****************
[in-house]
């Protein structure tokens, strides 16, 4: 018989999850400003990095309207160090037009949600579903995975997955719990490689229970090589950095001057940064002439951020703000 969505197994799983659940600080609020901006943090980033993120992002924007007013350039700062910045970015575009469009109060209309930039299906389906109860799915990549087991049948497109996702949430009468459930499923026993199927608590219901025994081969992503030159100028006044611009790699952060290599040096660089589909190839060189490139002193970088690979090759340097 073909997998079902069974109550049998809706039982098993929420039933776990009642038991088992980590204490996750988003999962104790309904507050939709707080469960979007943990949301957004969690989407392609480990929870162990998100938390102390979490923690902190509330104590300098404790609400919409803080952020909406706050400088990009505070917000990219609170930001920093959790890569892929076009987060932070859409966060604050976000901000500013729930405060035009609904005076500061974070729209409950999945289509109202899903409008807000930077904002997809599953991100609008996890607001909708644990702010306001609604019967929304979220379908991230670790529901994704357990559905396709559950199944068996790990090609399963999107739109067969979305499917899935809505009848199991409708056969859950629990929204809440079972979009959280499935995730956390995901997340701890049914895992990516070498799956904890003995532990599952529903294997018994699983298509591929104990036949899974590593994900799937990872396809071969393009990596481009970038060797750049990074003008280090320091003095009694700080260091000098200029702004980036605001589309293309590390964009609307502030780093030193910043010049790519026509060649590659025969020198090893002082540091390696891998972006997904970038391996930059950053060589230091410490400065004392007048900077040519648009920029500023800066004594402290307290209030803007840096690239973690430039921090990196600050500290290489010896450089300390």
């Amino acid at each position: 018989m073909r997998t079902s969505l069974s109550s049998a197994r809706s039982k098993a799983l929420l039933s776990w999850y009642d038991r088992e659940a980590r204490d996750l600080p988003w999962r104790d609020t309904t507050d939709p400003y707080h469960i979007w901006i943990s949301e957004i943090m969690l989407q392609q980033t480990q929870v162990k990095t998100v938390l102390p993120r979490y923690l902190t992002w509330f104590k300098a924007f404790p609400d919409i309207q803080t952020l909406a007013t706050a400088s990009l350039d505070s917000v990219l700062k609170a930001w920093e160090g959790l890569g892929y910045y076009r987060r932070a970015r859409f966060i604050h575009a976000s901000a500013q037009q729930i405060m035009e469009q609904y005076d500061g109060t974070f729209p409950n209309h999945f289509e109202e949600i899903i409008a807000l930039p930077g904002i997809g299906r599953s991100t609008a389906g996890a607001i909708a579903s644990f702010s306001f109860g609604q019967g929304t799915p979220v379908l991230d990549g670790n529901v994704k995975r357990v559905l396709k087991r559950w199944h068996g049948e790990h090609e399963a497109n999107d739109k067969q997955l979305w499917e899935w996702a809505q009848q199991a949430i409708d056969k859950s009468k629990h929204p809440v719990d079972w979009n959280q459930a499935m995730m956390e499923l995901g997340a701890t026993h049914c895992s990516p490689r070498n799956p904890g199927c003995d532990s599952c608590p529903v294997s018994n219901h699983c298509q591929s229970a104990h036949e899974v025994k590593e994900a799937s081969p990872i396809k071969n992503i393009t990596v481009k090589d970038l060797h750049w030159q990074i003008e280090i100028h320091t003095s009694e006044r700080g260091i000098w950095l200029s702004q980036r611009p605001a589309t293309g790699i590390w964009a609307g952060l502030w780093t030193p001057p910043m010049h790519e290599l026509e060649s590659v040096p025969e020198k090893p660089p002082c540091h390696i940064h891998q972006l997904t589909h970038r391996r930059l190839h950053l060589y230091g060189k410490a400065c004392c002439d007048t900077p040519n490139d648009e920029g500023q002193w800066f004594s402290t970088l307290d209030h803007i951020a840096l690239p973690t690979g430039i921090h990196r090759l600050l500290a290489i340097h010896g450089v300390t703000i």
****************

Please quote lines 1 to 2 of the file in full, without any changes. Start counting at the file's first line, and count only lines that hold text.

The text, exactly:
[in-house]
């Protein structure tokens, strides 16, 4: 018989999850400003990095309207160090037009949600579903995975997955719990490689229970090589950095001057940064002439951020703000 969505197994799983659940600080609020901006943090980033993120992002924007007013350039700062910045970015575009469009109060209309930039299906389906109860799915990549087991049948497109996702949430009468459930499923026993199927608590219901025994081969992503030159100028006044611009790699952060290599040096660089589909190839060189490139002193970088690979090759340097 073909997998079902069974109550049998809706039982098993929420039933776990009642038991088992980590204490996750988003999962104790309904507050939709707080469960979007943990949301957004969690989407392609480990929870162990998100938390102390979490923690902190509330104590300098404790609400919409803080952020909406706050400088990009505070917000990219609170930001920093959790890569892929076009987060932070859409966060604050976000901000500013729930405060035009609904005076500061974070729209409950999945289509109202899903409008807000930077904002997809599953991100609008996890607001909708644990702010306001609604019967929304979220379908991230670790529901994704357990559905396709559950199944068996790990090609399963999107739109067969979305499917899935809505009848199991409708056969859950629990929204809440079972979009959280499935995730956390995901997340701890049914895992990516070498799956904890003995532990599952529903294997018994699983298509591929104990036949899974590593994900799937990872396809071969393009990596481009970038060797750049990074003008280090320091003095009694700080260091000098200029702004980036605001589309293309590390964009609307502030780093030193910043010049790519026509060649590659025969020198090893002082540091390696891998972006997904970038391996930059950053060589230091410490400065004392007048900077040519648009920029500023800066004594402290307290209030803007840096690239973690430039921090990196600050500290290489010896450089300390």